From cat lover Le Pen to far right’s red card: French election in five moments

France’s 2022 presidential election campaign has been curiously devoid of passion and excitement – partly because for so long its outcome looked a foregone conclusion. But amid the general apathy, some revealing moments have stood out.

Elected five years ago as “neither of the right nor the left”, Emmanuel Macron is seen as having veered rightward in office – and winning over disillusioned left-leaning voters will be crucial to a second term. At his one big rally of the campaign, Macron cheekily recycled not just the two successful campaign slogans of France’s first Socialist president, François Mitterrand (“A calm strength” [“La force tranquille”] and “France united”), but also a far-left, anti-capitalist battle cry first coined in 2002: “Our lives are worth more than their profits.” It didn’t go unnoticed.

Marine Le Pen’s long campaign to detoxify the far-right, anti-immigration party Rassemblement National (National Rally), founded by her father, Jean-Marie Le Pen, in 1972, has also involved a sustained effort to soften her own image. In an intimate TV interview she opened up about her sometimes troubled childhood, confessed to the problems her surname had caused her – and rhapsodised at length about the six cats who share her life, revealing she has recently passed the diploma to become a registered breeder. Nobody hates a cat lover, do they?

Valérie Pécresse, the rightwing Les Républicains candidate, has had a miserable campaign, representing a divided party, playing a more hardline role than she is comfortable with and suffering multiple defections by senior party figures. She wasn’t helped by the pointed lack of public backing she received from perhaps the most senior of all, Nicolas Sarkozy, who at one stage opted to support PSG at a football match rather than attend a Pécresse rally. When the former president’s name was mentioned, it was resoundingly booed.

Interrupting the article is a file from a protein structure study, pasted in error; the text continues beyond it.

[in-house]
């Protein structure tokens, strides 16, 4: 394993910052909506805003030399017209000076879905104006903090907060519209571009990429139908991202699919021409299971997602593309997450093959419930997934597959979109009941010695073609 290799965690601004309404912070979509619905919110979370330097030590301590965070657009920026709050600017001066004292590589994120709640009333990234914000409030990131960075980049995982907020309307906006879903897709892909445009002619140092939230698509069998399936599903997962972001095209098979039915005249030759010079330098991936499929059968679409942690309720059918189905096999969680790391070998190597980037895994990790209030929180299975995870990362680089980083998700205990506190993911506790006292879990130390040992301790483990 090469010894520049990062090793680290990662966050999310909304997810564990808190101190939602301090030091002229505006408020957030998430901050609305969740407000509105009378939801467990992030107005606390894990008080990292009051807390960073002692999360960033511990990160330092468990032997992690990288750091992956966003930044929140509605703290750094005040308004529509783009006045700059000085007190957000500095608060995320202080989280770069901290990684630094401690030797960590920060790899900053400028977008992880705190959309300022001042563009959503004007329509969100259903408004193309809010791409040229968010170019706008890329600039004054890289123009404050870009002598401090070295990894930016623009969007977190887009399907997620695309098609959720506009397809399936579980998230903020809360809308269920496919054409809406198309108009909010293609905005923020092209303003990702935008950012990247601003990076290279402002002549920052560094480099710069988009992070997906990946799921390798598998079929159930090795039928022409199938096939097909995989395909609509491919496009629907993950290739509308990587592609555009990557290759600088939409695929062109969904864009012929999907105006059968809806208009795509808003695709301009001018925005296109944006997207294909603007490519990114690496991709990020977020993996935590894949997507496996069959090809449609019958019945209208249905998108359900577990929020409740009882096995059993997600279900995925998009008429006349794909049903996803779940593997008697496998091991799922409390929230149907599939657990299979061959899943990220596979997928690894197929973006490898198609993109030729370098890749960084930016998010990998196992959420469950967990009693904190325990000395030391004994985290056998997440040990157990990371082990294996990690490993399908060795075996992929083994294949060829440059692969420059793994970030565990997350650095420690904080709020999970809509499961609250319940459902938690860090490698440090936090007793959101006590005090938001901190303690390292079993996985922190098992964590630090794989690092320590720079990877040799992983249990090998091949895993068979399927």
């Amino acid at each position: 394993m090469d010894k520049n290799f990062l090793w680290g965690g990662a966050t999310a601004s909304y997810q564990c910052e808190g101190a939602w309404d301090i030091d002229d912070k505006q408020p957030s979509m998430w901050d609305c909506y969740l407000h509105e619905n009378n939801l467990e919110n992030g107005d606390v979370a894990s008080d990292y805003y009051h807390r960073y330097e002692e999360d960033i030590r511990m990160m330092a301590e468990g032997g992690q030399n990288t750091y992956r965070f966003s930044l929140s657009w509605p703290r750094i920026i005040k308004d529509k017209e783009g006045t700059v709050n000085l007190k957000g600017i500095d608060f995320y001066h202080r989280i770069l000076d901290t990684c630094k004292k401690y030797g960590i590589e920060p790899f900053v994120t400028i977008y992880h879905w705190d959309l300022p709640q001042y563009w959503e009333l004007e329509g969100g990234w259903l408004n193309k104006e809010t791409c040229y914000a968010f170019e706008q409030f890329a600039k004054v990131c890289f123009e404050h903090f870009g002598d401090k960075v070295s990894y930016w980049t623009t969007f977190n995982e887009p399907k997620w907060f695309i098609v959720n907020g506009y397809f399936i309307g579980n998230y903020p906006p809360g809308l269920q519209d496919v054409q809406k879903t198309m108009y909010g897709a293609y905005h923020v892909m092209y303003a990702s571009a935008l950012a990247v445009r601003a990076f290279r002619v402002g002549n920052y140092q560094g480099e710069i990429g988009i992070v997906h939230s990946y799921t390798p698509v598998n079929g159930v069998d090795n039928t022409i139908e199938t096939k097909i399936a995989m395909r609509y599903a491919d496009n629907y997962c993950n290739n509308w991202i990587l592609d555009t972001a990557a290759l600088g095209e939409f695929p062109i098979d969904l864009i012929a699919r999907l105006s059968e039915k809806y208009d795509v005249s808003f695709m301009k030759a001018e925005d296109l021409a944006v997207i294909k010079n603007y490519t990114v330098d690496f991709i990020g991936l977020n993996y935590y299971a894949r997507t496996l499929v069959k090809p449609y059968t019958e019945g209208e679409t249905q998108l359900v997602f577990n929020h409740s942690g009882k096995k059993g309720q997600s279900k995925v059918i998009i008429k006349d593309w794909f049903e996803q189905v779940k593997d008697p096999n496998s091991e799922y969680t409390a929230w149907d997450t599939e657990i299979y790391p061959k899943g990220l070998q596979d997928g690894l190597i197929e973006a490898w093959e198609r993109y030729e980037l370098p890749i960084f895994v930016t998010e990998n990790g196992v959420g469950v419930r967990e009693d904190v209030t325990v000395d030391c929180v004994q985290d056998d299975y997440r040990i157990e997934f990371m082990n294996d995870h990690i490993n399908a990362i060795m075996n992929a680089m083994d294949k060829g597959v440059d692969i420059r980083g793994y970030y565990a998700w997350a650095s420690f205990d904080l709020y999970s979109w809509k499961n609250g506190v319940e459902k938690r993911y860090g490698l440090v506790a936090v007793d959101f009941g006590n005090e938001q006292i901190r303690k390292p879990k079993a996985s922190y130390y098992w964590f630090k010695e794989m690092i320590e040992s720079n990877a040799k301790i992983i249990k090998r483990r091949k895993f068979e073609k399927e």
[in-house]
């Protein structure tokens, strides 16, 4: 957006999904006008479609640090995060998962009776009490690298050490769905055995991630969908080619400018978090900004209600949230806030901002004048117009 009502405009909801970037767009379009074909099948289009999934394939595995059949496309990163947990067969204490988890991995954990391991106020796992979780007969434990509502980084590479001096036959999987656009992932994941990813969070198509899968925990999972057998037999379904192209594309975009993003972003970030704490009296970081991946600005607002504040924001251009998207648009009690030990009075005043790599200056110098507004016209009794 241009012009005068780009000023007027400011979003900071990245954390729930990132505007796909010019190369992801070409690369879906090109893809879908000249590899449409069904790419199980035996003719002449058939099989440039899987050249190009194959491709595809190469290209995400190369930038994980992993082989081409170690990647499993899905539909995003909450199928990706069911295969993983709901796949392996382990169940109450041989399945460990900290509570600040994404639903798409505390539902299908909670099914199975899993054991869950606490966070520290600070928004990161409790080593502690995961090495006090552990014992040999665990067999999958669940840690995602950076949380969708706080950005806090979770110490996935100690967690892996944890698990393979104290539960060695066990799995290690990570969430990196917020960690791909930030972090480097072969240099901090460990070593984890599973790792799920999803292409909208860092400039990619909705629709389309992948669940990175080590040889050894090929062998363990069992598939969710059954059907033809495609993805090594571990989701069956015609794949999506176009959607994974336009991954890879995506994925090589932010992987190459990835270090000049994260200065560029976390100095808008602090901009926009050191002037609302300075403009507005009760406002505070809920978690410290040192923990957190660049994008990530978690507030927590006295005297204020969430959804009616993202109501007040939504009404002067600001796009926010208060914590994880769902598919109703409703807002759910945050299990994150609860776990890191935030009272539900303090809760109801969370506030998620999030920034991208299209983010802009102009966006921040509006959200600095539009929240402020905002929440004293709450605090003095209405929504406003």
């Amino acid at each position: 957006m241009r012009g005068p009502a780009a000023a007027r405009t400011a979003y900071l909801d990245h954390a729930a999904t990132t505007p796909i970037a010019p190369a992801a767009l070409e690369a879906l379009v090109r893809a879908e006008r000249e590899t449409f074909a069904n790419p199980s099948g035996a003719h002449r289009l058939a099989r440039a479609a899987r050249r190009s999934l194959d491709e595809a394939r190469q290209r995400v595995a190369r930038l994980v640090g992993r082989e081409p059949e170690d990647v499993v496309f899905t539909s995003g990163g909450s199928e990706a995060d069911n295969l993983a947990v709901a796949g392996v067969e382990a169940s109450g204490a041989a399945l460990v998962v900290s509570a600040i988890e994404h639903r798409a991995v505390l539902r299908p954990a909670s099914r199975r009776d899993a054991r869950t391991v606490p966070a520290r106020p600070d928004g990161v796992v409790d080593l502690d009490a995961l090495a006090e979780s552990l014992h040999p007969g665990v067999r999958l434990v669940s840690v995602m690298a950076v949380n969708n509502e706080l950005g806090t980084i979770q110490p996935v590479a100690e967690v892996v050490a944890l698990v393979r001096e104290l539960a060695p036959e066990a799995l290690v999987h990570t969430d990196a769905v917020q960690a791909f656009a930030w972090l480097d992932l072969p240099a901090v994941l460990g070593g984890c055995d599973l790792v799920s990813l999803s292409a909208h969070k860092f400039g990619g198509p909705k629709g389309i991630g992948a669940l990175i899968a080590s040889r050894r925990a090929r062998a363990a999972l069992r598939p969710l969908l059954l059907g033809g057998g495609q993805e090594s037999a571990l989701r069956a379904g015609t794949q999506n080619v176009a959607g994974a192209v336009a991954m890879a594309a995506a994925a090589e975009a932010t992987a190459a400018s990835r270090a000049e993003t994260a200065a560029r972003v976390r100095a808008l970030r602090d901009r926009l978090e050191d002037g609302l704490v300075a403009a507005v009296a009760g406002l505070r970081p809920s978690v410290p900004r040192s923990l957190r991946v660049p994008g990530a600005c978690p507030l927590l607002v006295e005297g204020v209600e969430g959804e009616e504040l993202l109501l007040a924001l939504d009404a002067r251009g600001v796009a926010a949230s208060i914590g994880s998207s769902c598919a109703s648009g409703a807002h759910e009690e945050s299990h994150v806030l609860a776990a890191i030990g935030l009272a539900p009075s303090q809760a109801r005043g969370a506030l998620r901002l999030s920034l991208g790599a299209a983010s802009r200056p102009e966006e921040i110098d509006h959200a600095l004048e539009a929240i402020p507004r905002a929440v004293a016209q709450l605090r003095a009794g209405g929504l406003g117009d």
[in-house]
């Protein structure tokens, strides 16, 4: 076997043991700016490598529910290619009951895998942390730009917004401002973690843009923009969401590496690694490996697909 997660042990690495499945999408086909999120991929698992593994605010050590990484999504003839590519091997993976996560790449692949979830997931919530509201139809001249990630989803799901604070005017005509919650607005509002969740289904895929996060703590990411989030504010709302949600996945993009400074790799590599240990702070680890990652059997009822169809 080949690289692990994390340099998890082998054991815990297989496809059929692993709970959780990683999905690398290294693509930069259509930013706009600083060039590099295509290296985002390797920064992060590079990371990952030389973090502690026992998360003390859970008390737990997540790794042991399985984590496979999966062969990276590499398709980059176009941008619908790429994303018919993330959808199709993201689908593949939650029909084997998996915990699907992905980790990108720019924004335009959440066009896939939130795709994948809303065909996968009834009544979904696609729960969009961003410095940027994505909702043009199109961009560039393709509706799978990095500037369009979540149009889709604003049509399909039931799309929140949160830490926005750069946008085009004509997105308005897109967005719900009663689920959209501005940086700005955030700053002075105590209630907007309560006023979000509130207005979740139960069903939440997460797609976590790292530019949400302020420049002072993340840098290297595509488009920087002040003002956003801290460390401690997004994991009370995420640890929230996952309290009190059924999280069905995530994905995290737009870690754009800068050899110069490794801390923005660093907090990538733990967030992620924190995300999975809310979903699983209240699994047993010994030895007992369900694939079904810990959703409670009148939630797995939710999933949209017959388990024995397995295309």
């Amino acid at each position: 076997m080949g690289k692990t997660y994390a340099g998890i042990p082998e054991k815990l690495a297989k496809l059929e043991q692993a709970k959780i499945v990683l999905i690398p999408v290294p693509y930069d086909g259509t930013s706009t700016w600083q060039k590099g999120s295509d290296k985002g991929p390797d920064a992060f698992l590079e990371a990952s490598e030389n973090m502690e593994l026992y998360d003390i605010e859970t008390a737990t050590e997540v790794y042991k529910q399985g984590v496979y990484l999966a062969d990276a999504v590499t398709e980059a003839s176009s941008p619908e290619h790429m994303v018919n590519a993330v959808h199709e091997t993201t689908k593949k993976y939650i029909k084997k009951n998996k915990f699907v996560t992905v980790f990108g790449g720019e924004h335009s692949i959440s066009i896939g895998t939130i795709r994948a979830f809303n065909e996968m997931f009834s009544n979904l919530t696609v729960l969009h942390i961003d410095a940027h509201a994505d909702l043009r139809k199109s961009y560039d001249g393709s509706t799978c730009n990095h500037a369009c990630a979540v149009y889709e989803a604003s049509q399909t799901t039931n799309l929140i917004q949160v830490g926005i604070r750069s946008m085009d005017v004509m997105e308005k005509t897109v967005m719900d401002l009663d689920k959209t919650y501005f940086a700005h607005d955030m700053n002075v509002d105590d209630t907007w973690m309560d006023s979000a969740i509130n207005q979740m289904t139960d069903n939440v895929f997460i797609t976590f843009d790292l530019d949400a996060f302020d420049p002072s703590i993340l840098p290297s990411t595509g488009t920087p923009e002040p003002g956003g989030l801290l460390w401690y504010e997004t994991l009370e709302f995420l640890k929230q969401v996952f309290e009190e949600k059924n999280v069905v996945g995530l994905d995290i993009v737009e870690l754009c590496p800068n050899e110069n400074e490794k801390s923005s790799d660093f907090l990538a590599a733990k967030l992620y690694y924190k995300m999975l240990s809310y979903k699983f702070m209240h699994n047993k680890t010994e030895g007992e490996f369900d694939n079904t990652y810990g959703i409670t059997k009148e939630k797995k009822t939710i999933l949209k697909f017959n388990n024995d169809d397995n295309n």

Arguably the most heated debates were a series of face-to-face confrontations between the far-left firebrand Jean-Luc Mélenchon and the far-right TV polemicist Éric Zemmour, bad-tempered affairs that at times descended into outright slanging matches – so much so that during one encounter Zemmour complained he was being unfairly bullied. “You didn’t seriously come on here, opposite me, and expect to be stroked?” responded the famously belligerent leader of La France Insoumise (Unbowed France). The exchange went viral, not least for the double entendre.

The clash between the fanatically anti-immigration Zemmour and one of France’s great sporting heroes was only ever going to end one way. The extreme-right candidate was sent off when he turned up for a kickabout at a five-a-side football club in Aix-en-Provence founded by the football legend and former France captain Zinedine Zidane, the son of Algerian immigrants, and run by his brother. “Get them out of here. All of them,” Noureddine Zidane said, minutes after Zemmour – whose campaign had booked the venue, but not revealed who it was for – arrived with cameras in tow. Zidane 1, Zemmour 0.




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